Review this movie
Dec 30, 2011Rarely have I been so disappointed in my own "instincts" to select a quality film for viewing, but "One Night With The King", sadly, falls into that category. And to be completely honest, as an owner of over 500 films, even more rare are those which had so little power to immerse ones interest as this supposed "epic" release.
Sporting a cast composed of Omar Sharif, John Noble, John Rhys-Davies and Peter O'Toole one can scarcely imagine how a sure-shot collection of acting prowess could be wasted so thoroughly. John Sturges once propounded that the lead characters were not so critical to a quality film production as the support cast. Had he been alive to view this today, I have no doubt he would have considered retracting that claim. What may have been missing from that qualifier was the caveat "with skilled direction". So perhaps that was the main reason for such a dismal screenplay and non-cohesive production. I will definitely be "handicapping" directorship rather than cast in future film selections due to this disappointing experience.
As equally disheartening is the apparent fact that all a filmmaker needs to do to satisfy religious-based movie-goers is pen a script based on biblical storytelling and then provide enough cinematographic substance to support a basic plot. One can't help but wonder if this new generation of screen epic followers has ever felt or appreciated the timeless work of directors like William Wyler and Cecille B. DeMille... if for no other reason than to form a metric on which to gauge screening experiences. Fortunately, as previously mentioned, the camera work by the Steven Bernstein (yes, the actor... that's not a mistake) was more than adequate, although at times captured with dubious continuity. The level of authenticity and set design was just as capable which is possibly one of the reasons the Bible-belters received this presentation which such enthusiasm. It did LOOK pretty realistic.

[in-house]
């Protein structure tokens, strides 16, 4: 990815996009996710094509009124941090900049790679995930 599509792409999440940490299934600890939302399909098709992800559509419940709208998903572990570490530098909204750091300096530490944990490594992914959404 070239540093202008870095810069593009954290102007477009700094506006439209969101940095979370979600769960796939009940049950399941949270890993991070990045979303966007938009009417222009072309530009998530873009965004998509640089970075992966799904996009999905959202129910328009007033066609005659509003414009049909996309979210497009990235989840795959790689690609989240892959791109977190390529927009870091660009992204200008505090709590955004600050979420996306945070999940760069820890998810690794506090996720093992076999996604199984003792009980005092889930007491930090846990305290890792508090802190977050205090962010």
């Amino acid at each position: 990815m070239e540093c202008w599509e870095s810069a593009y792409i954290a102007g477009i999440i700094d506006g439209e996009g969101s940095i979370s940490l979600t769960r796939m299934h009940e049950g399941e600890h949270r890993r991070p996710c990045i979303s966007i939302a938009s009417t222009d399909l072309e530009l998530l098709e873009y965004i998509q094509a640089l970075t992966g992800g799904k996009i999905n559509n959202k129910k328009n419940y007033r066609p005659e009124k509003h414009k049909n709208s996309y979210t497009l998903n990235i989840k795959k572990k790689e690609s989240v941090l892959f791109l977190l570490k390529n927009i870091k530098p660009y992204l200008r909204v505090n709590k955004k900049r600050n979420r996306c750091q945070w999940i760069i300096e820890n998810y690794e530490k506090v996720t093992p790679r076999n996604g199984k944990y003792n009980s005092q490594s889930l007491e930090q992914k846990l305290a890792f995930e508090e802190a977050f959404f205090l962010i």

So after 2 hours of enduring the tedious interplay of characters that seemed to be reading lines on a set in a parking lot rather than living a life in ancient Persia, it finally ended. By the grace of God, I might add. One can only imagine what must have gone through the minds of the renown cast members that really didn't NEED this project to feed their families or pay the rent or establish some level of notoriety. Perhaps they were feeling what I did while watching it... that just around the corner, in the next scene, for the following few minutes... by sheer will... the film could be saved... that it could be given that miraculous shot of adrenaline (or fairy dust!) to substantiate the prior suffering and squirming in the chair. All the hope in the world won't make it so. Not this time. :(… Expand
Those viewers who found anti-Semitism lurking under every stone in The Passion of the Christ may rejoice in this celebration of Jewish heroism; all others should rest assured that falling asleep in the cinema is not a mortal sin.
Blessed with abundant production values and a minimum of campy excess, One Night With the King is a surprisingly satisfying attempt to revive the Old Hollywood tradition of lavishly appointed Biblical epics aimed at mainstream auds.